There is a growing list of viruses, at least those requiring nuclear import for replication, that seem to use dynein to approach the MTOC (Whittaker et al., 2000; Smith and Enquist, 2002). One might therefore ask whether MT transport represents some kind of antiviral cellular response. Among the physiological cargo of dynein are particles of aggregated protein as large as 200 nm that are transported to the MT-organizing center where they are packed into aggresomes (Garcia-Mata et al., 1999). These aggresomes recruit chaperones for refolding but also proteasomes, cytosolic proteolytic machines that could clear such garbage from the cytosol. Moreover, aggresomes might be eliminated by autophagy that terminates in lysosomal degradation (Kopito, 2000).

Could it therefore be that, in the context of a viral infection, the cell treats a viral particle based on what it looks like: a large protein aggregate that should not be in the cytosol but sent for degradation? On the other hand, minus-end–directed MT transport seems to be the only possibility for a virus to get close to the nucleus. Viruses might therefore additionally enlist plus-end–directed MT motors to avoid the proteasomes and autophagosomes concentrated around the MT-organizing center, or at least to reduce the time spent in that hostile area. Interestingly, proteasome inhibitors increase the efficiency of HIV infection (Schwartz et al., 1998). The second potential function of plus-end–directed MT viral capsid transport could be to move from the MT-organizing center to the nearby nucleus.

McDonald et al. (2002) determined, for the first time, the ultrastructure of HIV RTCs during transit to the nucleus. For this, they used a technology perfected by Tatyana Svitkina and Gary Borisy that allows the alignment of fluorescent and electron microscopy images of individual detergent extracted cells. RTCs, identified by the incorporated fluorescent dUTP, were typically cylindrical in shape with varying length of 400 up to 700 nm and a diameter of ∼100 nm. It will be interesting to determine whether native RTCs, derived from fusion at the plasma membrane, will have a similar morphology to those derived from the VSV-G protein pseudotyped HIV used by McDonald et al. (2002), which fuse with an endosomal membrane. The RTCs were clearly bound to MTs, occasionally linked by stalk-like projections similar to the stalks described on herpes simplex virus capsids (Sodeik et al., 1997).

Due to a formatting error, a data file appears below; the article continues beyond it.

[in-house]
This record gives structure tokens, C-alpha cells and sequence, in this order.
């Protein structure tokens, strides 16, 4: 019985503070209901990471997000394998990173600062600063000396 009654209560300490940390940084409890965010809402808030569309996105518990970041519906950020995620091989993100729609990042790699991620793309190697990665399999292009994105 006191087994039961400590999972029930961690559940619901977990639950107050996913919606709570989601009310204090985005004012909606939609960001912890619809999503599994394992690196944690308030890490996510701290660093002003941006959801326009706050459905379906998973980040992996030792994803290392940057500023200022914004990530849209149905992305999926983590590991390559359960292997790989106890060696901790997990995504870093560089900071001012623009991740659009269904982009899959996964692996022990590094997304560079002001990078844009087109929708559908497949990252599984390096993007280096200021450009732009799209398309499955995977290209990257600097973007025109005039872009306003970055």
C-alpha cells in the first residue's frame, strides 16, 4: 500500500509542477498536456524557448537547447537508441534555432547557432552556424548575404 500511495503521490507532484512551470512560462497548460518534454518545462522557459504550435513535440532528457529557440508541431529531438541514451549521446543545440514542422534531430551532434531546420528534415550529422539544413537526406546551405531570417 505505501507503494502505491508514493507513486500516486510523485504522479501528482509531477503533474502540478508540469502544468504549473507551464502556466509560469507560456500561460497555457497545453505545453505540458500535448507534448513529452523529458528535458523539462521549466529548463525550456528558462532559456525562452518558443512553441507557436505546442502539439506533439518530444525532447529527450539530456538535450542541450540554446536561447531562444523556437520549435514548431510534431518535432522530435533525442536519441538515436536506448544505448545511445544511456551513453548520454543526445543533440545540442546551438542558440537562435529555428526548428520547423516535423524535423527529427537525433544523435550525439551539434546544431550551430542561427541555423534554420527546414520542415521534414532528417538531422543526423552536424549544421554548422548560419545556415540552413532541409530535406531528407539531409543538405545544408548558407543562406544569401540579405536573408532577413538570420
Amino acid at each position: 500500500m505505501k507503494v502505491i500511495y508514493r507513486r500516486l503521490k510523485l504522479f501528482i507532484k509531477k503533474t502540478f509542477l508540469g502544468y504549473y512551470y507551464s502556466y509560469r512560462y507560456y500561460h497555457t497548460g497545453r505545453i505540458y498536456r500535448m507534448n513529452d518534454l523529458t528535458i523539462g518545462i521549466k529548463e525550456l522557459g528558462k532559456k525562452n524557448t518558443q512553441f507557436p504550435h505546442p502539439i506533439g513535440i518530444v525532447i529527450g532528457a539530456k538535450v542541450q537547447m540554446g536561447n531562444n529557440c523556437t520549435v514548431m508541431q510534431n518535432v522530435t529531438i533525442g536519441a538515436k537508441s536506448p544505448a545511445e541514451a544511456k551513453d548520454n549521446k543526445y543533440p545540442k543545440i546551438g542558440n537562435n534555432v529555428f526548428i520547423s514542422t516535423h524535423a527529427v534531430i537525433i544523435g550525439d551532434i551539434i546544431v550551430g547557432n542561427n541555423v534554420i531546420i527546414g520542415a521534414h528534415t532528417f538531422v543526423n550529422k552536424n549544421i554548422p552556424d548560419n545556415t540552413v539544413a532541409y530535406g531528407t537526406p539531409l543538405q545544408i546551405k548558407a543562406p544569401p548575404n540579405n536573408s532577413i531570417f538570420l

The RTCs detected by electron microscopy (McDonald et al., 2002) are considerably larger than the diameter of 56 nm measured for purified RTCs (Greene and Peterlin, 2002). This poses a serious problem as to how to access the nucleoplasm, since the size limit for nondeformable cargo that can pass through the nuclear pore is ∼28 nm (Whittaker et al., 2000). Vpr present in the HIV virion can cause herniations in the nuclear envelope that upon transient rupture result in the mixing of nucleoplasm and cytosol. This suggested a provocative, although unproven, hypothesis for RTC nuclear entry, since the nuclei were shown to contain cytosolic markers after resealing (Noronha et al., 2001).

However, Vpr-negative HIV can also initiate infection, demonstrating that we still lack much in understanding HIV entry and genome uncoating. With the powerful approaches developed by McDonald et al. (2002) and the incredible progress in imaging single fluorescent molecules in living cells (Seisenberger et al., 2001), these important and fascinating questions of HIV cell biology can now be addressed.

Acknowledgments

Many thanks to Katinka Döhner, Thomas F. Schulz, and Rudi Bauerfeind for insightful comments on the manuscript.